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NEW YORK -- Seattle Mariners general manager Jack Zduriencik said he "feels bad" for Brian Cashman and the New York Yankees because right-hander Michael Pineda was lost for the season because of a torn labrum.
Zduriencik has maintained he never knew Pineda was damaged goods when he traded the 23-year-old to the Yankees in January's blockbuster deal in exchange for DH/catcher Jesus Montero.
Cashman never has accused Zduriencik of any wrongdoing during the transaction. Nothing ever showed up on any medical records to suggest otherwise. The Yankees thought they were adding a healthy impact pitcher to solidify the front end of their rotation.
"I feel bad for Brian, and I feel very bad for the Yankees," Zduriencik said prior to Friday night's Yankees-Mariners series opener at Yankee Stadium. "I wish this thing would've been a little different. But again, the fact that (Pineda)'s so young and he's strong, he should bounce back from this."
Zduriencik said that from his standpoint as a GM, he "never tries to win any trade." His team was in need of offense, while the Yankees were in need of pitching. On the surface, it looked to be a fairly even deal that would pay dividends for both sides.
"It could happen to anybody," said Zduriencik, who viewed Pineda as a solid No. 2 starter behind ace Felix Hernandez prior to the trade. "It's just very unfortunate circumstances, but we're probably his biggest fans outside the Yankees."
Montero is hitting .268 with four home runs and 16 RBIs in 29 games for the Mariners. On Friday night, he'll bat cleanup against Yankees right-hander Hiroki Kuroda.
I feel bad for Brian, and I feel very bad for the Yankees. I wish this thing would've been a little different. But again, the fact that (Pineda)'s so young and he's strong, he should bounce back from this.” -- Seattle GM Jack Zduriencik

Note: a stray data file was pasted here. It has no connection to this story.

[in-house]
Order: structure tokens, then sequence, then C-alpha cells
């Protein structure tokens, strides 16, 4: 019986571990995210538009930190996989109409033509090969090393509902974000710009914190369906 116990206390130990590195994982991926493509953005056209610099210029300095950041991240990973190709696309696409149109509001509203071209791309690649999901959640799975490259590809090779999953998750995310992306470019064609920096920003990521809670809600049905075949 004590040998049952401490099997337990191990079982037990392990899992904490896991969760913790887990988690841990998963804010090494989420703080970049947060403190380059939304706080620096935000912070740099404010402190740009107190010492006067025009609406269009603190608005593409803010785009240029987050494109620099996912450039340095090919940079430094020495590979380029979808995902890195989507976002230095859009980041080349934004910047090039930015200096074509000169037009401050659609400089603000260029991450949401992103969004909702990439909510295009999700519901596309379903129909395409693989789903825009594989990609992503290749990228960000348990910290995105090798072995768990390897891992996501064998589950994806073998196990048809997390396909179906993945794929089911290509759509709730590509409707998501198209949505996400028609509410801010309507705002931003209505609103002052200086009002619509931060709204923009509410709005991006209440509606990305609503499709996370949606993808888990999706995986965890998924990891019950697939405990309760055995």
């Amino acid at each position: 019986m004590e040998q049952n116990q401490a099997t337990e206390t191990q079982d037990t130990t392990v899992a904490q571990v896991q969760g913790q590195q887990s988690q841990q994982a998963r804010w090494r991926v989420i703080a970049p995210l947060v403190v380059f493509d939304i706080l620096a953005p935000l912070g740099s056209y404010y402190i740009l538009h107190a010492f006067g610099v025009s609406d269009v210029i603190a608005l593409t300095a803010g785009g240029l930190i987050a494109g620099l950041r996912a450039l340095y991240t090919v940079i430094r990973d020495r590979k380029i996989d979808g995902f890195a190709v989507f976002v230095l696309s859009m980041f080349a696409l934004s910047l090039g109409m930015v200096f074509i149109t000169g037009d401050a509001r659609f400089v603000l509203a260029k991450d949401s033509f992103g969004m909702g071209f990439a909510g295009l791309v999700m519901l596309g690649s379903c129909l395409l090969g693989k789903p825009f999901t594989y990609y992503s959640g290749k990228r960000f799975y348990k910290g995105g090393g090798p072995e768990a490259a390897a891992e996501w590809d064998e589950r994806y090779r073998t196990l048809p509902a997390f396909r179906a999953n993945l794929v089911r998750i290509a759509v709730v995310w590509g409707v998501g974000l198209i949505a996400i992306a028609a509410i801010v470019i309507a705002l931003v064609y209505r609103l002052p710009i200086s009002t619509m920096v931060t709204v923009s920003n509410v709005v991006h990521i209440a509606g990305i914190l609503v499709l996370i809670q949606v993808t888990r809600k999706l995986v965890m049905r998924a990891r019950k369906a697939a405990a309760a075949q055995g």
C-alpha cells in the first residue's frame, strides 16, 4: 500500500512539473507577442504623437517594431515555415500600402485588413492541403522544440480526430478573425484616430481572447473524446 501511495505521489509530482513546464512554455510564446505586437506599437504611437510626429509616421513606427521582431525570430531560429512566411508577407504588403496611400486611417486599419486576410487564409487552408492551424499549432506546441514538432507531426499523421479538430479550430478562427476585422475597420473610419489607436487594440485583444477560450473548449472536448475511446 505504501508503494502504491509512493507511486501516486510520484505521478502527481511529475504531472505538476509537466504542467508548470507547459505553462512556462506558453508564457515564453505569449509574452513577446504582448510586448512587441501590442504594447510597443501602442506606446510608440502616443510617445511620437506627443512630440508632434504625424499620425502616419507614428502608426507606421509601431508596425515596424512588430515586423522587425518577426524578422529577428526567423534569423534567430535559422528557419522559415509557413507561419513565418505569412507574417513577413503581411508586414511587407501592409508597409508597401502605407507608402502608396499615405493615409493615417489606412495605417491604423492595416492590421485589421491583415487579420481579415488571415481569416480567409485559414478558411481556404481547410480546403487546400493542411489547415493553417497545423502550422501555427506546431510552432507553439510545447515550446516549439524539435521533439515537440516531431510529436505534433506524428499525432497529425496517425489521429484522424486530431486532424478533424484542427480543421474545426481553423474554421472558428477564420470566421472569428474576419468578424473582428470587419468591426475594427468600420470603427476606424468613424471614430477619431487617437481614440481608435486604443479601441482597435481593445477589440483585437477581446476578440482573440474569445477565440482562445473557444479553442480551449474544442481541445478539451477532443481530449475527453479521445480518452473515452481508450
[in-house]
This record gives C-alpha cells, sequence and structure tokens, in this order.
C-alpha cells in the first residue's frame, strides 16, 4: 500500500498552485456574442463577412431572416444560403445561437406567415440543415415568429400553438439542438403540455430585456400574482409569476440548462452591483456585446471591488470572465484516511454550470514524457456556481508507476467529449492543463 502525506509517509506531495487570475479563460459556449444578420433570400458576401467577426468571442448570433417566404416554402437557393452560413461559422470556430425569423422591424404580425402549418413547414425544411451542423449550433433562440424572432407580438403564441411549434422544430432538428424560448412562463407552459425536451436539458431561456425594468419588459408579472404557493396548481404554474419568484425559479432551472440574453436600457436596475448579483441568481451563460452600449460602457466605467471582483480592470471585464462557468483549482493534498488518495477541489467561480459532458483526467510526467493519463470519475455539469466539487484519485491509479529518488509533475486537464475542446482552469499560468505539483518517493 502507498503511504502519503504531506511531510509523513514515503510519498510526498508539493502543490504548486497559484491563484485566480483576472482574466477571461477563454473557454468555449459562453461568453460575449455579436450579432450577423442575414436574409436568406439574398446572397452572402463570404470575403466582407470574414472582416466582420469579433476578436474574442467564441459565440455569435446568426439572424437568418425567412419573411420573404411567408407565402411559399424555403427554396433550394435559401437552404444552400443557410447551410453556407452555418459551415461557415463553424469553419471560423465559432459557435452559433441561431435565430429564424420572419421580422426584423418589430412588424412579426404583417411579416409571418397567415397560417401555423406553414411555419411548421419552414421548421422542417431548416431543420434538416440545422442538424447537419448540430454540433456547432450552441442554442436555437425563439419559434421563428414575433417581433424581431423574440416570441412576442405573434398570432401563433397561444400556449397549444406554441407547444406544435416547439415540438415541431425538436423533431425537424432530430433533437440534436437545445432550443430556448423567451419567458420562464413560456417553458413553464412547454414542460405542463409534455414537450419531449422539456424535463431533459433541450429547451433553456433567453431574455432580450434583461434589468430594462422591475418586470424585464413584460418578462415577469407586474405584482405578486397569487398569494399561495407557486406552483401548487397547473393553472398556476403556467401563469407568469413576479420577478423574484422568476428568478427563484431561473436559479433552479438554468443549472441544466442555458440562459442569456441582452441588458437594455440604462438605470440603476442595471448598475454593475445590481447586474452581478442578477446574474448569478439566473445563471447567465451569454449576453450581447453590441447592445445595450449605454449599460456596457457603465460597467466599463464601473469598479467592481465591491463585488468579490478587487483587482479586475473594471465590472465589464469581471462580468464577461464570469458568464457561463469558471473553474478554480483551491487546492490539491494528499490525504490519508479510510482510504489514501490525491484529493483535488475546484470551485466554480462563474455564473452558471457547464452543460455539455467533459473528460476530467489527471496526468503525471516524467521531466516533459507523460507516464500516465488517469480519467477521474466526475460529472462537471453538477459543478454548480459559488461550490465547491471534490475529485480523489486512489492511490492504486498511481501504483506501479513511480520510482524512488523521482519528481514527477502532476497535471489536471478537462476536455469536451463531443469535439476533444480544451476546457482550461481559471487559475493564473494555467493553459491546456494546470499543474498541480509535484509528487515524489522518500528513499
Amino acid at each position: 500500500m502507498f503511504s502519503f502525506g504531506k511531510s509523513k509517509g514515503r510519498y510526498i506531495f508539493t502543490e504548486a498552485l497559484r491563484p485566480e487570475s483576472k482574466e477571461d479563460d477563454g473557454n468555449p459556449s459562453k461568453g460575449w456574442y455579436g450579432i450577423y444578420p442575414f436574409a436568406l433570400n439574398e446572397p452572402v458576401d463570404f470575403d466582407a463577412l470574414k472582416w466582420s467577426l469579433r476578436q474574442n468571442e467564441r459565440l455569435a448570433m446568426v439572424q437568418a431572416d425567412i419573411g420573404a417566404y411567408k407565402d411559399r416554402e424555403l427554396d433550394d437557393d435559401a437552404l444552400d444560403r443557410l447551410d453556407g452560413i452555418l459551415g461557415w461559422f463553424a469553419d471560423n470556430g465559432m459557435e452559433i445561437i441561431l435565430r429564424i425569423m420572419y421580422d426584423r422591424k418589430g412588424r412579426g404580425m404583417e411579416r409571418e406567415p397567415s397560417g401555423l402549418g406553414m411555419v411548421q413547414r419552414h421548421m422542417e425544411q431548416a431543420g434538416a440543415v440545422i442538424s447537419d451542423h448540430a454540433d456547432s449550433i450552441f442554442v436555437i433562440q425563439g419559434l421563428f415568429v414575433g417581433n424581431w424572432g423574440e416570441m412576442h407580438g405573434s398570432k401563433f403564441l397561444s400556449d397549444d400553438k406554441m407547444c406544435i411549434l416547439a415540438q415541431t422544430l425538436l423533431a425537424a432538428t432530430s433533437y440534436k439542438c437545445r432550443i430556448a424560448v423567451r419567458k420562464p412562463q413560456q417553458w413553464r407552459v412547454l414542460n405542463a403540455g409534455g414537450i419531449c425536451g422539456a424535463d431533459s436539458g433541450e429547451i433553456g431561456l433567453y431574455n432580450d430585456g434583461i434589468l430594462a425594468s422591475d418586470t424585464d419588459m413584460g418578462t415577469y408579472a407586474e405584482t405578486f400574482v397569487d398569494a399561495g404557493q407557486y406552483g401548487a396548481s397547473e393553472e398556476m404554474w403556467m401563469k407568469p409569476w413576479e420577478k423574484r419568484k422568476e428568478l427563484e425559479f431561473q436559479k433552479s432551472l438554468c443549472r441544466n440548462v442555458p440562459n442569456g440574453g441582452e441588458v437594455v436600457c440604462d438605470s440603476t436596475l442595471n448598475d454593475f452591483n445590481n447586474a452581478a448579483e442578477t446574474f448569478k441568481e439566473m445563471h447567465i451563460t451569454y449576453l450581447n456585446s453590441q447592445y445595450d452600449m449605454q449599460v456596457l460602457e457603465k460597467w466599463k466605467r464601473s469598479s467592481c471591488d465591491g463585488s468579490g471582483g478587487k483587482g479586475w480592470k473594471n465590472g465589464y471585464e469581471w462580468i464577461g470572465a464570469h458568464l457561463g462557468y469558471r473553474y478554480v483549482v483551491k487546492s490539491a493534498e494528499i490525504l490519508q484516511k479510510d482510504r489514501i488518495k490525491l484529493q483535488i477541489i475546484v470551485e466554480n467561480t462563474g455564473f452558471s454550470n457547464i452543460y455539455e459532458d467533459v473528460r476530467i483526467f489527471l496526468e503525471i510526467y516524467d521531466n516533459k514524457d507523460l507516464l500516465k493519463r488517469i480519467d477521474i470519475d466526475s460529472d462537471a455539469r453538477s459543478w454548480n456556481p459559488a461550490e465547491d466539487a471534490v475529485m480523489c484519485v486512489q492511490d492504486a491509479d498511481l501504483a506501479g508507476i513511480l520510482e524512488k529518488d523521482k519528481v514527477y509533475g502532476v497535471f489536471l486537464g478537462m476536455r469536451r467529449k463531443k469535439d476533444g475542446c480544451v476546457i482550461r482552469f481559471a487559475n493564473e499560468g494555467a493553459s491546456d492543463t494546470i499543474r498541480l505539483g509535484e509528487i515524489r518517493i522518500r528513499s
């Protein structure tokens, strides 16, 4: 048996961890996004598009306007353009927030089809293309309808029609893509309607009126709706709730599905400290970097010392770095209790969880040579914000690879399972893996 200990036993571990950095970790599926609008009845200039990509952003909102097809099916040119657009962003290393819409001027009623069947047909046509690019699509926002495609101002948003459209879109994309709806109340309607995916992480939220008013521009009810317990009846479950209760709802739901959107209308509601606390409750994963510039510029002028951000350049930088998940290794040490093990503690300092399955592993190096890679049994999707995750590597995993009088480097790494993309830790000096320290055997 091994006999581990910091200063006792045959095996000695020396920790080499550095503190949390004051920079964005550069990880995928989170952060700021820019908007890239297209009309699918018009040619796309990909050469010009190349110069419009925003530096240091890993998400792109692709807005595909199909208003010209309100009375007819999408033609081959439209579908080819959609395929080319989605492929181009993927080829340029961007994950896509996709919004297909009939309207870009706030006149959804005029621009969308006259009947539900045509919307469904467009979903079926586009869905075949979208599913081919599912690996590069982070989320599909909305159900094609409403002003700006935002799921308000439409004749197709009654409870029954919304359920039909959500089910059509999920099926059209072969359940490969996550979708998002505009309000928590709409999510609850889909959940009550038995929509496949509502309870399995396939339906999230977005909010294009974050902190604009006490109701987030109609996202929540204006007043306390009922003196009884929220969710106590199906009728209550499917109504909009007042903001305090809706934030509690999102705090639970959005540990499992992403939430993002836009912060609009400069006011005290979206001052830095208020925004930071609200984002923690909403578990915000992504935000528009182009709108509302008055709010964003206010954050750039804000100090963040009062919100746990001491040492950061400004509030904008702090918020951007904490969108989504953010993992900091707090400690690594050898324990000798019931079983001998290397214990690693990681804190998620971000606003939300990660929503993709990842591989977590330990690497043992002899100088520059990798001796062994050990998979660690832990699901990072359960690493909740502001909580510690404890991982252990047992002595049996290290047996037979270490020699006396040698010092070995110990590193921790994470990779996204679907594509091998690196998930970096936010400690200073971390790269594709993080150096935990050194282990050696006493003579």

"He's done a nice job," Zduriencik said of Montero. "He's a young guy who is learning to play the most difficult position to play on the field."
Zduriencik was asked what he thinks Montero's ceiling is.
"I hate to put expectations on any player. I don't think that's fair," he replied. "When we made the deal, we thought this guy would hit somewhere in the middle of our lineup and he's doing that right now. Twenty-two years of age with minimal time in the big leagues, if he stays healthy, we think he's gonna be a nice player for us."
Montero, once touted as a top prospect in the Yankees' organization, will be playing in his first game at Yankee Stadium since being dealt.
"I'm really excited to be here and happy to back," Montero said after hesitating a bit. "I'm gonna have some fun tonight and I look forward to winning and do the best for my team."
The trade caught him off guard.
"I was surprised, but after that I was happy because I'm here with more opportunity to play. And my family was happy too," Montero said.
Montero said the biggest adjustment to being an every-day player is being patient at the plate and controlling his emotions. He believes he can be an every-day catcher in the majors, despite wide-spread criticisms to the contrary.
Jose Campos, the 19-year-old right-hander who the Yankees also acquired in the Pineda-Montero deal, is on the shelf with elbow inflammation. He had gone 3-0 with a 4.01 ERA for Class A Charleston.
The other player in the deal, right-hander Hector Noesi, will make his first start against the Yankees on Saturday afternoon. The 25-year-old is 2-3 with a 6.30 ERA.
Mike Mazzeo is a frequent contributor to ESPNNewYork.com.